How Safe Sleep Savvy Are You?
Physicians, nurses, home visitors and other public health professionals can use this video quiz as an interactive, visual tool to prompt discussions around best-practices for infant sleep.
National Breastfeeding Month Social Media Toolkit
In recognition of National Breastfeeding Month, we’ve put together a collection of social media posts and graphics that can be used to raise awareness about the importance and benefits of breast milk, as well as empower and support all mothers to achieve their breastfeeding goals. Download the toolkit to use on your own social channels and make sure to tag @NICHQ so we can like and share your post.
Designing Systems to Eliminate the Consequences of Maternal Depression
The following case studies highlight stories of three states that have developed successful systems for screening for maternal depression and providing appropriate follow-up treatment.
Implicit Bias Resource Guide
Recognizing and addressing biases is a critical step towards eliminating health disparities and achieving health equity. In this brief, you’ll find three resources to support your work to address your own implicit biases: seven steps we can all take to minimize implicit bias; A Q&A with health experts about how to recognize and address implicit bias; and a selection of stories shared with NICHQ about the many ways bias has affected individuals.
Maternal Depression: First Steps
This issue brief will help mothers, families and family advocates understand the signs of maternal depression, the interdependence between caregiver-child health and well-being, and provides guidance on how mothers can connect with their pediatricians to get the help they need to heal.
Promising Practices for Eliminating Disparities in Sleep-Related Infant Deaths
While overall infant mortality rates have gone down during the past decade, black infant mortality rates increased from 2014 to 2015. To address these numbers, individuals, organizations and health departments across the country have designed innovative community programs, grassroots initiatives, state and national campaigns, and educational materials tailored to high-risk and underserved populations that experience barriers to safe sleep practices. Together, their work provides a vital roadmap for others seeking to drive community, state and national change.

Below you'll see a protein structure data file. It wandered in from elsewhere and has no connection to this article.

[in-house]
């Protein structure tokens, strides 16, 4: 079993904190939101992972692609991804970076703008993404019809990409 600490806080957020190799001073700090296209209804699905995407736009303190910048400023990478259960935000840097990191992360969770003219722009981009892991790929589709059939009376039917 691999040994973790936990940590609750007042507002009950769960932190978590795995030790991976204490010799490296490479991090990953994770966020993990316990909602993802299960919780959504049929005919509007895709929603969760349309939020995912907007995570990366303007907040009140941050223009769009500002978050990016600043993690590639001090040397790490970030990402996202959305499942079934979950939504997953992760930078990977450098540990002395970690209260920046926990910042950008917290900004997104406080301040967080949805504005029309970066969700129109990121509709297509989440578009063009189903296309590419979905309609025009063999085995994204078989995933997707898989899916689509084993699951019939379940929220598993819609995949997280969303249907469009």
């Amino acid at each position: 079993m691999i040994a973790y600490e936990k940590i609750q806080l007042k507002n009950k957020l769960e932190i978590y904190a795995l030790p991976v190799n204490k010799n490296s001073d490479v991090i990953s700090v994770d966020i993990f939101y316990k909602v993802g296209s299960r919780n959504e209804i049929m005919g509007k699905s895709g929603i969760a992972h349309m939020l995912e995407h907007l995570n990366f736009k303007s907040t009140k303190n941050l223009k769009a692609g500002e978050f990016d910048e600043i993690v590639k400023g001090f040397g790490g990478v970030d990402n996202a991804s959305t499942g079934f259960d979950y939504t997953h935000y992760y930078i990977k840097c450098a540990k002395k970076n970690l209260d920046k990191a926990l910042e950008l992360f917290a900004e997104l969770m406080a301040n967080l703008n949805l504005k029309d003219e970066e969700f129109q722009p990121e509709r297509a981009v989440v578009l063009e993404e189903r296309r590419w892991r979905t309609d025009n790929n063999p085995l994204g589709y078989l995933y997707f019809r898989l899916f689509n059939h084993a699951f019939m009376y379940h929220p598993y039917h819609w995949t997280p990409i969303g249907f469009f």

NICHQ Employee Spotlight: Meera Menon
In honor or our 20th anniversary, we're sharing insights, memories and goals from the NICHQ team. Here, NICHQ Senior Analyst shares what brought her to NICHQ and her role in supporting NICHQ' quality improvement projects.
Three Ways Hospitals Can Help Eliminate Sleep-Related Infant Deaths in their State
For the past two years, Tufts Floating Hospital for Children has been working to empower families to follow safe sleep guidelines so that more babies reach year one. Hospitals seeking to help more families adopt safe sleep practices can learn from and replicate the strategies they share.
Rare Diseases Deserve Our Attention
Between 25 and 30 million Americans, many of them children, are living with a rare disease. The complex challenges facing these children and families deserve attention and demand innovative responses. Here, NICHQ President and CEO Scott D. Berns, MD, MPH, shares his experiences, elaborates on successful strategies, and describes his goals for the future.
North Carolina’s Strategy to Address Social Determinants of Health
North Carolina is developing a system that connects individuals with resources to address social, economic and environmental barriers to their health—such as housing, food insecurity, and transportation. By putting funding and policy efforts into addressing social determinants of health, North Carolina is building a system that can improve health outcomes for children and families across the state.